SpaceX’s Falcon 9 rocket made a historic landing in Cape Canaveral last night, proving that the first stage of a Falcon 9 can be returned to Earth intact and saving both the money and construction time that formerly had to go into building another rocket.
The landing of the rocket was officially only a secondary test objective after deploying the satellites, but it’s a big accomplishment for SpaceX, proving that their plan for a reusable rocket really works. Re-using the first stage saves the company a portion of the cost per launch, which would otherwise have been needed to build another first stage. SpaceX CEO Elon Musk said in 2013 that the first stage makes up three-quarters of the total cost.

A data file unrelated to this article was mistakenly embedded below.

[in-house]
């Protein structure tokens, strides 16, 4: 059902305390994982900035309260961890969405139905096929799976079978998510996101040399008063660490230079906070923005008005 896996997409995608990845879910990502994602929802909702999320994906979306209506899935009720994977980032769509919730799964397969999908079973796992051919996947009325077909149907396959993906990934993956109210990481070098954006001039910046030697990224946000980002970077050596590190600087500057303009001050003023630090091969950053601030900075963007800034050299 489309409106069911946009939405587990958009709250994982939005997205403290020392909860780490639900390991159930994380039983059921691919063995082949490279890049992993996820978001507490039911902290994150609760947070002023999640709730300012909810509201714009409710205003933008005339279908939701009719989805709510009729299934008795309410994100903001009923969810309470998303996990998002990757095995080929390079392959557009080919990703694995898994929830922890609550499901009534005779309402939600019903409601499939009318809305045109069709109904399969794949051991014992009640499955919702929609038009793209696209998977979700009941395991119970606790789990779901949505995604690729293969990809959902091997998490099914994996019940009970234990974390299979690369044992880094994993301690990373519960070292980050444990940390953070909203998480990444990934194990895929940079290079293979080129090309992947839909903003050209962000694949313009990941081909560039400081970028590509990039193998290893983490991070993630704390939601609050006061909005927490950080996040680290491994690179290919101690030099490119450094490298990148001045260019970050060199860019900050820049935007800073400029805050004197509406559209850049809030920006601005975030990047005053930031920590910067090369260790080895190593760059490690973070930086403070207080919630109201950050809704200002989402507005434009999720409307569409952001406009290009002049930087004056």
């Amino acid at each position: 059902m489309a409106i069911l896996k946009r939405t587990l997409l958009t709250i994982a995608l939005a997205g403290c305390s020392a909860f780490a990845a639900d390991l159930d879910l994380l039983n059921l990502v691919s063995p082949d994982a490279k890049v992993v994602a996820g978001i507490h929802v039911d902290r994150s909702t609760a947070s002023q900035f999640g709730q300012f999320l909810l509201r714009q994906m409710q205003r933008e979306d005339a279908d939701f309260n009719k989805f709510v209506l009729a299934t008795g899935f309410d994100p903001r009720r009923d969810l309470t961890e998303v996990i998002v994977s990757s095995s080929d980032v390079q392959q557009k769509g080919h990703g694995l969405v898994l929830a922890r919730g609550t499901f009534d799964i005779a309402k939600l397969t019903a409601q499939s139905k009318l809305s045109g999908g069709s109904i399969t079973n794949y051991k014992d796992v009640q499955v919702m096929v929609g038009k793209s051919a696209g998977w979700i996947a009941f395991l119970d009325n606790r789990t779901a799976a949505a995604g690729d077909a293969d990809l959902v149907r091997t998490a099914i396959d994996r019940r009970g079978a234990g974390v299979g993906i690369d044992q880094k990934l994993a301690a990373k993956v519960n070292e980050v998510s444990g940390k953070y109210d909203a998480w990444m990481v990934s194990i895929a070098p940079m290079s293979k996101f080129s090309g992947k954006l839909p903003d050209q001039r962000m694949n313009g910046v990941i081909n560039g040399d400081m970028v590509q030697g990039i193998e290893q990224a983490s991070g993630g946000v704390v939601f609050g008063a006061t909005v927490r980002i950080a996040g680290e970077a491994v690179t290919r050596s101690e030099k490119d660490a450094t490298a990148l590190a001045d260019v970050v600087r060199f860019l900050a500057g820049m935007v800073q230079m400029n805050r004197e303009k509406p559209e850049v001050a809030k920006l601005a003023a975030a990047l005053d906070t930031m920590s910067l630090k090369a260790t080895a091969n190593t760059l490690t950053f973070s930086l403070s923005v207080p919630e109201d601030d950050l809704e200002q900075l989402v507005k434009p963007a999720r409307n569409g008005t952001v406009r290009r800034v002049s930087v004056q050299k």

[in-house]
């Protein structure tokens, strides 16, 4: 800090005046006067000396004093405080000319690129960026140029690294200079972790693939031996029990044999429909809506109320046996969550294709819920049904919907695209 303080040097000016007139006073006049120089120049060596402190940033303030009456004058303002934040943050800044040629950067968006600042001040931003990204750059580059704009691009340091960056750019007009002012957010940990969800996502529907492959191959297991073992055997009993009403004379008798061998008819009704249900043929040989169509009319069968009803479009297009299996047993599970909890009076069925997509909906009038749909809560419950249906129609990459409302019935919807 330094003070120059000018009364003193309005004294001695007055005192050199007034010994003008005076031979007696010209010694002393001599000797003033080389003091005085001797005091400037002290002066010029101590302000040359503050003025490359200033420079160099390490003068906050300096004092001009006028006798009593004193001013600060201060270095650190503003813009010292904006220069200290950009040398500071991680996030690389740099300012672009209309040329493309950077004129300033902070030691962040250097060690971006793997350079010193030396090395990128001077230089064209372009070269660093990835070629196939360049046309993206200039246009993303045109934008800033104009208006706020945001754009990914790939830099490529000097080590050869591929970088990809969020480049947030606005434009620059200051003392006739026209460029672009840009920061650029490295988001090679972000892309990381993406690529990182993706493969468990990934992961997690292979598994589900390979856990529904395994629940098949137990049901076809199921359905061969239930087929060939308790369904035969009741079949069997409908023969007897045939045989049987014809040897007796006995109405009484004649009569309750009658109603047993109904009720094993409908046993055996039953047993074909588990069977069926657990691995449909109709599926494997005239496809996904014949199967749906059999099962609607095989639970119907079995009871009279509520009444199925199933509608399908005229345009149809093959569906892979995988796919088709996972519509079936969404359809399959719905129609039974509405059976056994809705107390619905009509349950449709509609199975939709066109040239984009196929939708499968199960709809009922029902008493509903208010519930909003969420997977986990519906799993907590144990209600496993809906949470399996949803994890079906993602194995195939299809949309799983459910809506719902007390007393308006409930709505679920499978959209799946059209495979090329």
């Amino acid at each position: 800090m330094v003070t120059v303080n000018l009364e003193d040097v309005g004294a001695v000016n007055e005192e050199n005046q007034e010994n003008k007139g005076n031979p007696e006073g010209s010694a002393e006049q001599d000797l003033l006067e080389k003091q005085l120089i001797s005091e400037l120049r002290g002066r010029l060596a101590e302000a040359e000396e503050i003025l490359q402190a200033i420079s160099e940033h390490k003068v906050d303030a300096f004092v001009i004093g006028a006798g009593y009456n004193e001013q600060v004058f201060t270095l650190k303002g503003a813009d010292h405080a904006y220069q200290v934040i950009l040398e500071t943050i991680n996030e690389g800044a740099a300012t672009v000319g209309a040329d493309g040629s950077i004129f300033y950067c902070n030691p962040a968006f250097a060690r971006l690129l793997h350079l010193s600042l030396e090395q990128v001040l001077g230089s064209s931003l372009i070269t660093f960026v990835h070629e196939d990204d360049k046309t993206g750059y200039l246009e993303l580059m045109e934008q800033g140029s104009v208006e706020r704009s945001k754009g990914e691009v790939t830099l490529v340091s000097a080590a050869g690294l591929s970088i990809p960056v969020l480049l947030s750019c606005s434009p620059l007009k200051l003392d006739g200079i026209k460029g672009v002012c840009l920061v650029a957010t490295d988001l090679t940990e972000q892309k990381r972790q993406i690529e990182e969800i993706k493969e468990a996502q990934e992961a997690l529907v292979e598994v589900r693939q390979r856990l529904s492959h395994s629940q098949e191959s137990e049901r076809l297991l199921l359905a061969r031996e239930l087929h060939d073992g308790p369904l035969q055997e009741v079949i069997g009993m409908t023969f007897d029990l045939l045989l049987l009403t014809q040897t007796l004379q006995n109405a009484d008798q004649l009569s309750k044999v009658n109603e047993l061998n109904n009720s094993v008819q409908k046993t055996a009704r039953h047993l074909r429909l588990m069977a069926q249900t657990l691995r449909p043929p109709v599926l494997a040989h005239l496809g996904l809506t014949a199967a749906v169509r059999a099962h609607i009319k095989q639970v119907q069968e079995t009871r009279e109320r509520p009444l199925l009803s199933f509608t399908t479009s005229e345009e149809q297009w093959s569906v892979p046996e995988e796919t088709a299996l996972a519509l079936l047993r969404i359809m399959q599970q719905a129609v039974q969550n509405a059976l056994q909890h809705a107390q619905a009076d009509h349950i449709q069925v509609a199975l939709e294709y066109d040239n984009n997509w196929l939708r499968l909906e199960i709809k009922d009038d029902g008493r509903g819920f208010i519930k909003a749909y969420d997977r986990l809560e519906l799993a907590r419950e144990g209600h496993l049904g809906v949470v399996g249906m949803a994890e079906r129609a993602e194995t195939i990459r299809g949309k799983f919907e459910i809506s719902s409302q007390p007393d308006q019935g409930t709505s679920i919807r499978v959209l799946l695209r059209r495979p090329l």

The mission’s primary objective was the delivery of 11 satellites into a low Earth orbit constellation for ORBCOMM, a machine-to-machine and Internet of Things solutions provider.
This is the first flight after the crash of a Falcon 9 on June 28, which tipped over during an attempt to land on a platform in the ocean. After that incident, SpaceX took a six-month hiatus from launches and rolled out the upgraded Falcon 9, which has increased thrust, a much larger upper stage engine bell, and a deep cryo oxidizer. In order to minimize the chance of failure, it also has added safety measures, including a redundant stage separation system and greater structural safety margins.
The flight to orbit took approximately 20 minutes.
With yesterday’s flight, SpaceX becomes the first private space company to successfully deploy a reusable rocket. It could be the next step in human spaceflight, since NASA is increasingly relying on private space companies for deliveries to the International Space Station.
Filed Under: Aerospace + defense